There’s a revolution on the horizon.
Amazon’s new show Carnival Row offers viewers an original and engrossing story about a city where Fae-folk and humans struggle to co-exist, even if it sometimes feels overstuffed with too many characters to keep track of.
It’s hard not to see the similarities between the current situation in the United States and Carnival Row. The series begins with a Fae (a pixie) who goes by the name of Vignette Stonemoss (Cara Delevigne). She is trying to help others of her kind flee from their war torn land. On the other end of the spectrum, we’re introduced to Philo (Orlando Bloom). He’s a detective living in Carnival Row who is investigating a string of violent attacks on the Fae-folk. It’s an introduction that immediately lays the ground rules for where the rest of the story will go. Carnival Row doesn’t shy away from suggestive language, gore, or sex. It’s like Game of Thrones in regards to all that naughty language, but instead it embraces its fantasy roots from the very start.
While I was uninterested with the story involving the rich and powerful Breakspear family and their snotty, kidnapped son Jonah (Arty Froushan), everything else over the course of the eight episode season more than makes up for it. Discovering the history behind Philo and Vignette’s relationship is exciting and felt real. The benevolent god that lurks in the sewers and steals livers from its victims is terrifying. The “Pix” prostitute and one of Vignette’s closest friends, Tourmaline Larou (Karla Crome) is a scene stealer. The Beauty and the Beast type story involving Imogen Spurnrose (Tamzin Merchant) an heiress to a wealthy family, and a new resident to Carnival Row, a very rich “Puck” named Agreus Astrayon (David Gyasi) was easily my favorite part. What begins as a hostile relationship between two very different people from different worlds quickly evolves into something more personal, and they were characters that grew on me over the course of the season. The only downside to so many stories happening is everything can feel pretty jam packed. There are other characters I haven’t mentioned and trying to keep track of all them is almost exhausting. With such a short season it doesn’t give much room to breathe. It’s one of those things where I love short seasons and a show not overstaying its welcome, but in the case of Carnival Row, a couple more episodes wouldn’t hurt.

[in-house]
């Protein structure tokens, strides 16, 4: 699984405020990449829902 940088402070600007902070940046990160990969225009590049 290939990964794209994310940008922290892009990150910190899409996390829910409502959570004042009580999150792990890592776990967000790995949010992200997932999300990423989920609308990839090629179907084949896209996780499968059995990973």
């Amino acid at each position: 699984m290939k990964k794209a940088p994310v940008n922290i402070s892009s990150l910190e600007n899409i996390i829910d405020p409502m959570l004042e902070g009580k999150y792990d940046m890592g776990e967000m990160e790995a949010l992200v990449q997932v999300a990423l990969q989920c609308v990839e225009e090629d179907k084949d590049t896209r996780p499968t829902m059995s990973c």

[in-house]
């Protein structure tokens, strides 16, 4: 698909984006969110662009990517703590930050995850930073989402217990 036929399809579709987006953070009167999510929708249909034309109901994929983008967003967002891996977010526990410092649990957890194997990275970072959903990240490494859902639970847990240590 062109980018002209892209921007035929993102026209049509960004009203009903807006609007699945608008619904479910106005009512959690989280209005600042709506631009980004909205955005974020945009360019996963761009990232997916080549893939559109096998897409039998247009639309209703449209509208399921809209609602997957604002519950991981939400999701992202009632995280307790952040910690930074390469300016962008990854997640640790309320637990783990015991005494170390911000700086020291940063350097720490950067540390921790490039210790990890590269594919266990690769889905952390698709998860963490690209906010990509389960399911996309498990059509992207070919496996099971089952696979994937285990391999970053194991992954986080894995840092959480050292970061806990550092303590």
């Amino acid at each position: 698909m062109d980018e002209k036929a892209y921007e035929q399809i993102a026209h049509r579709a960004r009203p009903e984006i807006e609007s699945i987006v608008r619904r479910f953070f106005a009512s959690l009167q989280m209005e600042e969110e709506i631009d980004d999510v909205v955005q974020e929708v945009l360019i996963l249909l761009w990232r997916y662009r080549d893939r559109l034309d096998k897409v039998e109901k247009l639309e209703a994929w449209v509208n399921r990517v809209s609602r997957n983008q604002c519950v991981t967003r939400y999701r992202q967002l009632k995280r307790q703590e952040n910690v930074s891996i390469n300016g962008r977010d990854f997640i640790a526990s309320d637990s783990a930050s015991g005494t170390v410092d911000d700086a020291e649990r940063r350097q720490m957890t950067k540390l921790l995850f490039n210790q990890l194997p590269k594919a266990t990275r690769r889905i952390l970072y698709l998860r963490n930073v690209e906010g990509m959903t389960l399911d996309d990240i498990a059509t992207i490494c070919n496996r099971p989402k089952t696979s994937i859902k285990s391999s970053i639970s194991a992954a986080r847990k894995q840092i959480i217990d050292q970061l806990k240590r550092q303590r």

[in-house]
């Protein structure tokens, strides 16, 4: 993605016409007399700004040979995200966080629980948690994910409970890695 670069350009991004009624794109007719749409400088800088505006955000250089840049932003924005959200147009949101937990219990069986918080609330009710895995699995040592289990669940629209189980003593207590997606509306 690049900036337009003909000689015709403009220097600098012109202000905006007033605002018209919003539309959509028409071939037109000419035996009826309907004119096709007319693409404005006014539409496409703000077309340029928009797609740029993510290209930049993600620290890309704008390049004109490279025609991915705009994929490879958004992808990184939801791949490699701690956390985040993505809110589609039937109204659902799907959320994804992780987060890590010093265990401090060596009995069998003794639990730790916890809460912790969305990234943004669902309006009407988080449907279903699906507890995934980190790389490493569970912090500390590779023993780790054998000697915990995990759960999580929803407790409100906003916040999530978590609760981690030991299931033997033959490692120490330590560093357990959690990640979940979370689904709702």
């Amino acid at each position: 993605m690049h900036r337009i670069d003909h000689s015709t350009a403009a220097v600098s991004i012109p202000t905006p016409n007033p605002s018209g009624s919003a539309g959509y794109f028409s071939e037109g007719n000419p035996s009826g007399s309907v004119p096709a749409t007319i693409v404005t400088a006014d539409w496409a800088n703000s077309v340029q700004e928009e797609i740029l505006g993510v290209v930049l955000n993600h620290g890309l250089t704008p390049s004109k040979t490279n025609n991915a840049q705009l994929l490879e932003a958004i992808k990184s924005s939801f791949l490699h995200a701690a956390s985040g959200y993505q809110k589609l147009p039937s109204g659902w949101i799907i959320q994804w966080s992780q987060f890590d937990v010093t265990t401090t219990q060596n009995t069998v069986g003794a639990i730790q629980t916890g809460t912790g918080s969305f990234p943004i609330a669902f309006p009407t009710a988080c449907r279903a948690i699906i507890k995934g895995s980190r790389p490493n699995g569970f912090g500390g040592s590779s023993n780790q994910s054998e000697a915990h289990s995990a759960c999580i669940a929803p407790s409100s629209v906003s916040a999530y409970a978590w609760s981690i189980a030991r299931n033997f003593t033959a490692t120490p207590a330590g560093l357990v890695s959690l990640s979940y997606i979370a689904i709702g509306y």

Over the course of the series, you’ll learn about the different races that live in Carnival Row. “Pix” are the ones with wings. “Pucks” are the ones with horns on their head and hooves for feet. It’s a little confusing at first, but before you know it, you’ll be a master in the art of recognizing all kinds of Fae-folk. You’ll grow to understand these outcasts and the predicament they’re in. They’re just trying to get by, and the humans aren’t helping the situation. While some of the Fae’s motivations feel wrong, you can sympathize with the rest. Most of the humans are just rotten though.
Guillermo Del Toro was originally tied to this series as an executive producer, and it shows. This is a world filled to the brim with imagination and interesting ideas. The production values are top-notch. There are some fantastic creature effects on display here, each with a history begging to be explored further down the road. The city of Carnival Row feels real, with its various shops and vendors. The detail is impressive.
At times, Carnival Row can almost be too bleak, offering a look at something that feels all too real. It’s this realism though that sets it apart from other fantasy shows and engrosses you. Series creators René Echevarria and Travis Beacham should be applauded for bringing audiences something new and original to feast their eyes on and indulge their senses. You haven’t seen anything quite like this before. While it can feel sometimes bloated with so many characters, Carnival Row is is definitely worth your time. – NVJ
Carnival Row is now available to stream on Amazon Prime